Tuesday, April 9, 2013

Why practicing pronunciation in a group is better than doing it just in your head or alone in the lab

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For over 40 years I have done what I could to create social experiences for students for pronunciation practice. For a time I played with ways of sending them out into the neighborhood for conversation or ersatz research projects, etc., but ultimately it came back to either practicing in class or having them assemble outside of class in small groups, pairs, trios or quartets, to practice together. We're not talking here about preliminary training with vocal sound resonance and practice word lists used for basic change, as prescribed by Lessac (1967) and others (e.g., Acton, 1984).

Social learning theory or "social cognitive" learning theory as it is now referred to has always been the theoretical basis for that from my perspective. (Nice web-based source there from the University of Southern Alabama.) Granted there are students, maybe 5% or less, who can somehow repeat a new sound or lexical item over to themselves a few times and then it almost magically begins to show up in spontaneous speech. (Have done some blog posts in the past on those "freaks" of linguistic nature. If you are one, my condolences.)

SCLT argues that learning in social context is critical to subsequent efficient functioning. (Notice that I said "efficient," not "effective.") The "behaviours," in our case, new or changed pronunciation, are so intimately tied to the learner's social and psychological make up and identity that socially appropriate performance of them later is predominately a question of experientially  "returning" to scene of the initial practice (emotionally, at least) for access to the new skills or words.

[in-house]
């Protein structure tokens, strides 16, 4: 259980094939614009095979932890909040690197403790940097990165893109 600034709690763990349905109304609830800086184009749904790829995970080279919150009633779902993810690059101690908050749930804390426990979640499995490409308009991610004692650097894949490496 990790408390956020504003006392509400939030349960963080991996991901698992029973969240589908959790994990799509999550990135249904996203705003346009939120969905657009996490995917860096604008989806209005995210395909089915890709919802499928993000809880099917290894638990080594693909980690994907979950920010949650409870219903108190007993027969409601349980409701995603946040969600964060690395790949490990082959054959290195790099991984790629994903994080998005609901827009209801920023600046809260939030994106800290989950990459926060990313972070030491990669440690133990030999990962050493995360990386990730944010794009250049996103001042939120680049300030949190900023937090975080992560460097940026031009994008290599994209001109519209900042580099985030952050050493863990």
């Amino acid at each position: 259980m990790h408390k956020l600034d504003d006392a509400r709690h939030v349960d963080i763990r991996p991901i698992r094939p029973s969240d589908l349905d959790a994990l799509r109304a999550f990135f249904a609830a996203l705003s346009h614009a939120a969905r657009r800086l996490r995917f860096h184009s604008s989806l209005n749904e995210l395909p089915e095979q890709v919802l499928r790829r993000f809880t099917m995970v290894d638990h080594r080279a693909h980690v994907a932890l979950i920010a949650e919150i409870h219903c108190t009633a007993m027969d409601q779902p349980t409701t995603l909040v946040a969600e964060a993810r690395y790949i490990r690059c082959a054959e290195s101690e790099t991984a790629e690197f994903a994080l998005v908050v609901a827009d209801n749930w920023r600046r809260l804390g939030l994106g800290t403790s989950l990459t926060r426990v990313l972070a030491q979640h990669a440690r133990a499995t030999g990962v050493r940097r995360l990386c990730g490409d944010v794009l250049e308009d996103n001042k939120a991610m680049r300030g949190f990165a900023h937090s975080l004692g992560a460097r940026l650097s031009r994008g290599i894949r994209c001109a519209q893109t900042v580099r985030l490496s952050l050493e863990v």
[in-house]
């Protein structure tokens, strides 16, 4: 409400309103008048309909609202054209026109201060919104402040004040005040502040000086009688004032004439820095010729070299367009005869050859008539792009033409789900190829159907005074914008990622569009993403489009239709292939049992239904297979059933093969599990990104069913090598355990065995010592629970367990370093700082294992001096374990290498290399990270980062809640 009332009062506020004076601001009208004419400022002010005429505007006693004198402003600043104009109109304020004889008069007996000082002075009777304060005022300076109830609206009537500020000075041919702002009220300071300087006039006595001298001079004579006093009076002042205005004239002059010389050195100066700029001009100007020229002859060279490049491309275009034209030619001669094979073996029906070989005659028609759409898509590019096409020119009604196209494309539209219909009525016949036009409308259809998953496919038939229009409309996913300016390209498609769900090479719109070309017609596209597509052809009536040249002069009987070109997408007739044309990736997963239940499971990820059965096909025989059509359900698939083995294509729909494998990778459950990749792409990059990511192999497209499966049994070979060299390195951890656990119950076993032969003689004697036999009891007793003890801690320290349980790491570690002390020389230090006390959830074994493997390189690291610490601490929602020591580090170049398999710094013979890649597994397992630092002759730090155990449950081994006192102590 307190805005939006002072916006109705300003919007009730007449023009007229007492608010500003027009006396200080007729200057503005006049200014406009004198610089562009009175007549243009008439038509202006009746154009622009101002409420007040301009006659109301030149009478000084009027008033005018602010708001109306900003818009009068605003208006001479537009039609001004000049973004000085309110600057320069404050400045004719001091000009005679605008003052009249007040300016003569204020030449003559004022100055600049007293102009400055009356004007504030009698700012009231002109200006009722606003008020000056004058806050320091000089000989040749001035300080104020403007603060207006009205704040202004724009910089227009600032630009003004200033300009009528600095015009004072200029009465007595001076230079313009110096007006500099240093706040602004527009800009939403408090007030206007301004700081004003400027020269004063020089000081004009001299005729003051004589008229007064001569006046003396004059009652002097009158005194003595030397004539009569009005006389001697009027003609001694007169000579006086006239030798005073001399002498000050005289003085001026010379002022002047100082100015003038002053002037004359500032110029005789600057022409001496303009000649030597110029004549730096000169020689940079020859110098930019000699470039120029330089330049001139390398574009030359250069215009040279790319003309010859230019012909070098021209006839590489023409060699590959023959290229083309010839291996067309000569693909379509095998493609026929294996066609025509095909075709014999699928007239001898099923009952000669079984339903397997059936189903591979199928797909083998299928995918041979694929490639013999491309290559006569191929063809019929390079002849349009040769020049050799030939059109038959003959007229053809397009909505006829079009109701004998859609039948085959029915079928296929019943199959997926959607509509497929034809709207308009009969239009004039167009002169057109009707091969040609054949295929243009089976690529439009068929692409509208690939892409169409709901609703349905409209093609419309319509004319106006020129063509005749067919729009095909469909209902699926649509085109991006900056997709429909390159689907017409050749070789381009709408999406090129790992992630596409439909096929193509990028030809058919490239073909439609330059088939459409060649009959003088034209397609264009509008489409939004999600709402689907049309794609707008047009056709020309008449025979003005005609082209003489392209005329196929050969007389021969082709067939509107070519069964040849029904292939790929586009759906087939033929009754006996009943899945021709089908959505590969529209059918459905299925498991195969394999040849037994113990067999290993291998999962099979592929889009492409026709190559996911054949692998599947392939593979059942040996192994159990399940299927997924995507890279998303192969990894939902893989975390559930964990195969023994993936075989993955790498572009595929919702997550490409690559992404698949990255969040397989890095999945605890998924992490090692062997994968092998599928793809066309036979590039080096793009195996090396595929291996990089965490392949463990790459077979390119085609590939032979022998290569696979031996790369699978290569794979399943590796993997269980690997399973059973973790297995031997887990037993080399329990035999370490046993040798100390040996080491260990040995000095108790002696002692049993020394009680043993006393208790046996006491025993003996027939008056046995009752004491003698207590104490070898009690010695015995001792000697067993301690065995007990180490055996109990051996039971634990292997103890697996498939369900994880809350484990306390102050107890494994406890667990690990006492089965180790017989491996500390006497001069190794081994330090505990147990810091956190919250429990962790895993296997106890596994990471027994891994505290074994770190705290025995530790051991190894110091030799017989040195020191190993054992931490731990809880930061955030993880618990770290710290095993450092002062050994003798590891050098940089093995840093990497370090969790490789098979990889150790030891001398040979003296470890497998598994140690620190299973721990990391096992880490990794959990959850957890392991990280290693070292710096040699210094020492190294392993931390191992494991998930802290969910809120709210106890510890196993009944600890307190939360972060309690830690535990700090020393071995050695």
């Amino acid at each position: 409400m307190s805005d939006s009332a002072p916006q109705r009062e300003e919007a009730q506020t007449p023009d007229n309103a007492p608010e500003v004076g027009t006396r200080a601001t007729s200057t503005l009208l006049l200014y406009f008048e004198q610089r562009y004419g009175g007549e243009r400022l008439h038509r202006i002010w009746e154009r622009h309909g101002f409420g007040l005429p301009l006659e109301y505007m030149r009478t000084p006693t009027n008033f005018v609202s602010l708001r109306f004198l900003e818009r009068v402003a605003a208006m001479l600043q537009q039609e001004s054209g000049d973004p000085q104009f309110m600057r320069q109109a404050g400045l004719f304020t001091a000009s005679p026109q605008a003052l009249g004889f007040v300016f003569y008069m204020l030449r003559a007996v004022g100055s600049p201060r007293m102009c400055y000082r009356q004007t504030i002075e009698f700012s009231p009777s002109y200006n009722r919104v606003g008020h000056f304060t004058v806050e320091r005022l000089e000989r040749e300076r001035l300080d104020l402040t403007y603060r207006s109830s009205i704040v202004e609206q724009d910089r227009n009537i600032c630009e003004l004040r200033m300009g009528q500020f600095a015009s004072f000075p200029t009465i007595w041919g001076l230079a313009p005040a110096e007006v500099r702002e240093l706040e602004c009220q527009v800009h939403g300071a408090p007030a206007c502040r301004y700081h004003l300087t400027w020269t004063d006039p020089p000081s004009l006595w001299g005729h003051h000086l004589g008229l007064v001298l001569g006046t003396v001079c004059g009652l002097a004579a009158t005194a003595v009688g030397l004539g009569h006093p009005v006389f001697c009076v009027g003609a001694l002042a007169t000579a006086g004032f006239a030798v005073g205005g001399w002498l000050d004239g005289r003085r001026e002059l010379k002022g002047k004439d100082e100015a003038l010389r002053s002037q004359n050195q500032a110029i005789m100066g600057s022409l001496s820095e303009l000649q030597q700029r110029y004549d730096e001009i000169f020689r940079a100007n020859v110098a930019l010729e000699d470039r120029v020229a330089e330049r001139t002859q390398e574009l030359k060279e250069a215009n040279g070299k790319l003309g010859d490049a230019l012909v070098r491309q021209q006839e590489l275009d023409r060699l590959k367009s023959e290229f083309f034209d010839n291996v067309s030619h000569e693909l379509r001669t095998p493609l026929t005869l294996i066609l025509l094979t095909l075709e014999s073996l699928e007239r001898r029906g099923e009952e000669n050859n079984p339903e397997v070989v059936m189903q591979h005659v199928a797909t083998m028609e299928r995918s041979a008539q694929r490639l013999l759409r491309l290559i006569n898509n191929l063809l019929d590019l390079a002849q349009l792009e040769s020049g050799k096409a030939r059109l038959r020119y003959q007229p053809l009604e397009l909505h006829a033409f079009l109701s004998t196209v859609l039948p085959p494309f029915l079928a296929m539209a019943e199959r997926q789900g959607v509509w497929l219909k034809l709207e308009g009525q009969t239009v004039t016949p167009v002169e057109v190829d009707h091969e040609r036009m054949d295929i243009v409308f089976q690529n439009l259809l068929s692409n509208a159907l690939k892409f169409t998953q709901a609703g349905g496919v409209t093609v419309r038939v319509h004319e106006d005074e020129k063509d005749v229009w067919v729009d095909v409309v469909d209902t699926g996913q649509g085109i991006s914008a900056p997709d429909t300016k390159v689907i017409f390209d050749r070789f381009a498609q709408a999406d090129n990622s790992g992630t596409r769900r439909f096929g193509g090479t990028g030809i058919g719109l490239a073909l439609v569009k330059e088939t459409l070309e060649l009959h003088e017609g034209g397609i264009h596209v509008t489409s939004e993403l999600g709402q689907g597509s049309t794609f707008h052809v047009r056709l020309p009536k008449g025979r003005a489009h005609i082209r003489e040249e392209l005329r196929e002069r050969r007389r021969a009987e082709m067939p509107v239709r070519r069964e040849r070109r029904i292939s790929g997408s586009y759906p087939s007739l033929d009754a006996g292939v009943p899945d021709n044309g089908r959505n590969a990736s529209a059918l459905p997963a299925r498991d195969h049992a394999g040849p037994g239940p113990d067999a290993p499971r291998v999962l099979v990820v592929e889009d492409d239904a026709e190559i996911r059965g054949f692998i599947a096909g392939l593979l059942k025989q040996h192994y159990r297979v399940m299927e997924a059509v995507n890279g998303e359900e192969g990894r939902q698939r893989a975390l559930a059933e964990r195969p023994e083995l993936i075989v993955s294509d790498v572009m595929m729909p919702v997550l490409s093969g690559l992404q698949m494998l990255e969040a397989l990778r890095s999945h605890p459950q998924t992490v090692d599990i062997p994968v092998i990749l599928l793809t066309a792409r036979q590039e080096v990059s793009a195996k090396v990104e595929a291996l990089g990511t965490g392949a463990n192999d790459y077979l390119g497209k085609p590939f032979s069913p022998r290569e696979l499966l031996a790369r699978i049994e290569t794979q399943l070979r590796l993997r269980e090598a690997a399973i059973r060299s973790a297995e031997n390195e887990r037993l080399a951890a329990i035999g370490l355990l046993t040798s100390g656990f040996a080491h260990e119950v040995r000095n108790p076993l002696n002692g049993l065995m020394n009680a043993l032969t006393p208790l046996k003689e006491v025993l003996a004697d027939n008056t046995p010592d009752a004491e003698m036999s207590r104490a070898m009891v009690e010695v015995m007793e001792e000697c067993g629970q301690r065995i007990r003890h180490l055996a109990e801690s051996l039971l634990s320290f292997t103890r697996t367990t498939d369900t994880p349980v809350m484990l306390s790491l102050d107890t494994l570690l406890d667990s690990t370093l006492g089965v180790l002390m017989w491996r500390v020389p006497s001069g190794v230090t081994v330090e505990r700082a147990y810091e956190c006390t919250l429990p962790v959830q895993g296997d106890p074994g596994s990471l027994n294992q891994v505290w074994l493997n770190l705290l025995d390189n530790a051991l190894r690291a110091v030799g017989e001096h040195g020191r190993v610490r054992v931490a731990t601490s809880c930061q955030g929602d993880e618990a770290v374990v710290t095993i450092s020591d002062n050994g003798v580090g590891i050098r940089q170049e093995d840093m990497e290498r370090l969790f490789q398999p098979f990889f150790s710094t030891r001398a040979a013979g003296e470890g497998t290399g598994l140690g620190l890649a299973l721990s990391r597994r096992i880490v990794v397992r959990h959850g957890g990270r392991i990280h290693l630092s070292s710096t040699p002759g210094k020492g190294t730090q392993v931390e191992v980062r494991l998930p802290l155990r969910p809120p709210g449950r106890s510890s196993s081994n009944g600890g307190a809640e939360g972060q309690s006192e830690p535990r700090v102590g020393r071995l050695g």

In the new AH-EPS framework, it is recommended that students do homework in groups if at all possible, viewing and moving along with (mirroring)  the 30-minute haptic video homework practice lessons. As powerful as the video experience is, the impact of being capable of or learning to move and speak comfortably in public is enormously important. That is part of the reason that I do not recommend working on advanced pronunciation and accent in one-on-one settings, but preferably in groups of six or more.

See Acton (1984) and the--VERY SOON FORTHCOMING LATER THIS MONTH--AH-EPS Instructor's Guide and Student Workbook for more on the specifics of that and how to build it in systematically into pronunciation homework assignments.

Keep in touch . . . especially as you practice your new pronunciation! 

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